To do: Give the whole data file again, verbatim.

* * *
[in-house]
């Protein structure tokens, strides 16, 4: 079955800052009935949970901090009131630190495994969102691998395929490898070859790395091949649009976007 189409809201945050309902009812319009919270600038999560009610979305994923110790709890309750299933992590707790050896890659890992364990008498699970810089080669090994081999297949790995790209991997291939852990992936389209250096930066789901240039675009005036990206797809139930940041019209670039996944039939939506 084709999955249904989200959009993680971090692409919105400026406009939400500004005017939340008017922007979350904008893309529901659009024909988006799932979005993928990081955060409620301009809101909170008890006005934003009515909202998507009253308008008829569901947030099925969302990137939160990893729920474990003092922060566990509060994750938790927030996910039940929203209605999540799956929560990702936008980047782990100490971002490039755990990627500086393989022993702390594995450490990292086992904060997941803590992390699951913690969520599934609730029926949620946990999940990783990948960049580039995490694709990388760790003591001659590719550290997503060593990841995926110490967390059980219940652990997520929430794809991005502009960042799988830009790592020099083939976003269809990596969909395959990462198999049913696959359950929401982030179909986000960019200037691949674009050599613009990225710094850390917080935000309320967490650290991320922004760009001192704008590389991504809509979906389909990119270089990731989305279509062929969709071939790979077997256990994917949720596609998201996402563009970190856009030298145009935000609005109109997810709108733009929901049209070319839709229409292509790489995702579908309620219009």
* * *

[in-house]
């Protein structure tokens, strides 16, 4: 079955800052009935949970901090009131630190495994969102691998395929490898070859790395091949649009976007 189409809201945050309902009812319009919270600038999560009610979305994923110790709890309750299933992590707790050896890659890992364990008498699970810089080669090994081999297949790995790209991997291939852990992936389209250096930066789901240039675009005036990206797809139930940041019209670039996944039939939506 084709999955249904989200959009993680971090692409919105400026406009939400500004005017939340008017922007979350904008893309529901659009024909988006799932979005993928990081955060409620301009809101909170008890006005934003009515909202998507009253308008008829569901947030099925969302990137939160990893729920474990003092922060566990509060994750938790927030996910039940929203209605999540799956929560990702936008980047782990100490971002490039755990990627500086393989022993702390594995450490990292086992904060997941803590992390699951913690969520599934609730029926949620946990999940990783990948960049580039995490694709990388760790003591001659590719550290997503060593990841995926110490967390059980219940652990997520929430794809991005502009960042799988830009790592020099083939976003269809990596969909395959990462198999049913696959359950929401982030179909986000960019200037691949674009050599613009990225710094850390917080935000309320967490650290991320922004760009001192704008590389991504809509979906389909990119270089990731989305279509062929969709071939790979077997256990994917949720596609998201996402563009970190856009030298145009935000609005109109997810709108733009929901049209070319839709229409292509790489995702579908309620219009």